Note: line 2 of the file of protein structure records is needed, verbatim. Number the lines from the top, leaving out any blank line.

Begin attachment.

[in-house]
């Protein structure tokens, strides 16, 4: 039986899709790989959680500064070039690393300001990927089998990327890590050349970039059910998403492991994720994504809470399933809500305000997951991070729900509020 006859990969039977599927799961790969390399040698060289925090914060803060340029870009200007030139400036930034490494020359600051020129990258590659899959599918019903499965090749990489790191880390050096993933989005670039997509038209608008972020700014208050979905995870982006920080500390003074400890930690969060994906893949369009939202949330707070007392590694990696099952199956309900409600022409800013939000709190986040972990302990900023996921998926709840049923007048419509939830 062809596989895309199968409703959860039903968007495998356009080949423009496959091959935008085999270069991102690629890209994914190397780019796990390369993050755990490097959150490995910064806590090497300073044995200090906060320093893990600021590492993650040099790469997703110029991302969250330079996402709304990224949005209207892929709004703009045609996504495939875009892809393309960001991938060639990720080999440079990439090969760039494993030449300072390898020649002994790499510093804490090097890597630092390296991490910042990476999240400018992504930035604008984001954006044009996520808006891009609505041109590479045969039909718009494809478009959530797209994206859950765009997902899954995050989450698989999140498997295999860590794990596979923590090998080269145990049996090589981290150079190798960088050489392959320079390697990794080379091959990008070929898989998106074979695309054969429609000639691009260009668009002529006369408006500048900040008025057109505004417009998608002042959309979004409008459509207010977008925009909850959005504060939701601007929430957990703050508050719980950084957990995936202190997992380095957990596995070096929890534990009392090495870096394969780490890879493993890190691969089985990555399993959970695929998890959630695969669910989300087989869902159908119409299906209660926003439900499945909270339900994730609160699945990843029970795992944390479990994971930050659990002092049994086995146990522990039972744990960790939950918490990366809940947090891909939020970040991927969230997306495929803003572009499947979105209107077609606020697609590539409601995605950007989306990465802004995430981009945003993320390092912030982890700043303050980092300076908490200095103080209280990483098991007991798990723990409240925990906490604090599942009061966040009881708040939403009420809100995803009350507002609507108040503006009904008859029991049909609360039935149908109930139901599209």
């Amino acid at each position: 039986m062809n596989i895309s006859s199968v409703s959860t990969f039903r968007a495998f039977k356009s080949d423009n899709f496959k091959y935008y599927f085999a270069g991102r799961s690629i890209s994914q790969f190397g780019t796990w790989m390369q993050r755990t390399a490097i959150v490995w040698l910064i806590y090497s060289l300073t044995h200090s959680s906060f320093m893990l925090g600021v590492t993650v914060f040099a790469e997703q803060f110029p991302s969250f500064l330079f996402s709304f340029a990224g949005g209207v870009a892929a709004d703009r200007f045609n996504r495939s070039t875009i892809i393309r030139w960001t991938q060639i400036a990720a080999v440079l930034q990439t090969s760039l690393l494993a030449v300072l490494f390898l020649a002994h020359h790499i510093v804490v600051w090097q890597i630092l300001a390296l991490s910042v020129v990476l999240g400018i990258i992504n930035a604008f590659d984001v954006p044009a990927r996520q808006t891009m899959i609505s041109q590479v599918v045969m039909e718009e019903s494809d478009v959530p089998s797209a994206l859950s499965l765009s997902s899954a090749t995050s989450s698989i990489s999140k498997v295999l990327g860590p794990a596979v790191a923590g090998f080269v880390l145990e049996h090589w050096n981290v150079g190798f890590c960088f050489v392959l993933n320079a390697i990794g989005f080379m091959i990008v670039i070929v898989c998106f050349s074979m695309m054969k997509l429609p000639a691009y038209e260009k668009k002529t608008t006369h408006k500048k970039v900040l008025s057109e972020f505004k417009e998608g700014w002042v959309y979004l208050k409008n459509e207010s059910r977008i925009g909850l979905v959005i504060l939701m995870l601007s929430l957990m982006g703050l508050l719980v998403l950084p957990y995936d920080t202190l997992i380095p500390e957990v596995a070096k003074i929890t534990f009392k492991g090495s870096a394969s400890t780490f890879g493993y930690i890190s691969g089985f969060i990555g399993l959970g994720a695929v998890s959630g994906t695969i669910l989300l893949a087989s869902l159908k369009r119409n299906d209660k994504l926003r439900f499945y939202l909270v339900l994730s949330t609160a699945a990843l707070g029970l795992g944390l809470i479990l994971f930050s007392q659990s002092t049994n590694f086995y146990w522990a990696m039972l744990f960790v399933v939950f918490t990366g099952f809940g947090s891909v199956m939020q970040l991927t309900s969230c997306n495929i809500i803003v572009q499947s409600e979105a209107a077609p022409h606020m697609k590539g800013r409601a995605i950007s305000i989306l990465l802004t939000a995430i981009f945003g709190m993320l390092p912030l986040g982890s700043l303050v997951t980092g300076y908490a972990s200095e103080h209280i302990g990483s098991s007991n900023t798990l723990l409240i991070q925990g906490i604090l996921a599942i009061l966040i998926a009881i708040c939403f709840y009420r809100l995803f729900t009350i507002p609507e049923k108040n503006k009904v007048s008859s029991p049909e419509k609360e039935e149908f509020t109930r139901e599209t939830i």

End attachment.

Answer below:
């Protein structure tokens, strides 16, 4: 039986899709790989959680500064070039690393300001990927089998990327890590050349970039059910998403492991994720994504809470399933809500305000997951991070729900509020 006859990969039977599927799961790969390399040698060289925090914060803060340029870009200007030139400036930034490494020359600051020129990258590659899959599918019903499965090749990489790191880390050096993933989005670039997509038209608008972020700014208050979905995870982006920080500390003074400890930690969060994906893949369009939202949330707070007392590694990696099952199956309900409600022409800013939000709190986040972990302990900023996921998926709840049923007048419509939830 062809596989895309199968409703959860039903968007495998356009080949423009496959091959935008085999270069991102690629890209994914190397780019796990390369993050755990490097959150490995910064806590090497300073044995200090906060320093893990600021590492993650040099790469997703110029991302969250330079996402709304990224949005209207892929709004703009045609996504495939875009892809393309960001991938060639990720080999440079990439090969760039494993030449300072390898020649002994790499510093804490090097890597630092390296991490910042990476999240400018992504930035604008984001954006044009996520808006891009609505041109590479045969039909718009494809478009959530797209994206859950765009997902899954995050989450698989999140498997295999860590794990596979923590090998080269145990049996090589981290150079190798960088050489392959320079390697990794080379091959990008070929898989998106074979695309054969429609000639691009260009668009002529006369408006500048900040008025057109505004417009998608002042959309979004409008459509207010977008925009909850959005504060939701601007929430957990703050508050719980950084957990995936202190997992380095957990596995070096929890534990009392090495870096394969780490890879493993890190691969089985990555399993959970695929998890959630695969669910989300087989869902159908119409299906209660926003439900499945909270339900994730609160699945990843029970795992944390479990994971930050659990002092049994086995146990522990039972744990960790939950918490990366809940947090891909939020970040991927969230997306495929803003572009499947979105209107077609606020697609590539409601995605950007989306990465802004995430981009945003993320390092912030982890700043303050980092300076908490200095103080209280990483098991007991798990723990409240925990906490604090599942009061966040009881708040939403009420809100995803009350507002609507108040503006009904008859029991049909609360039935149908109930139901599209």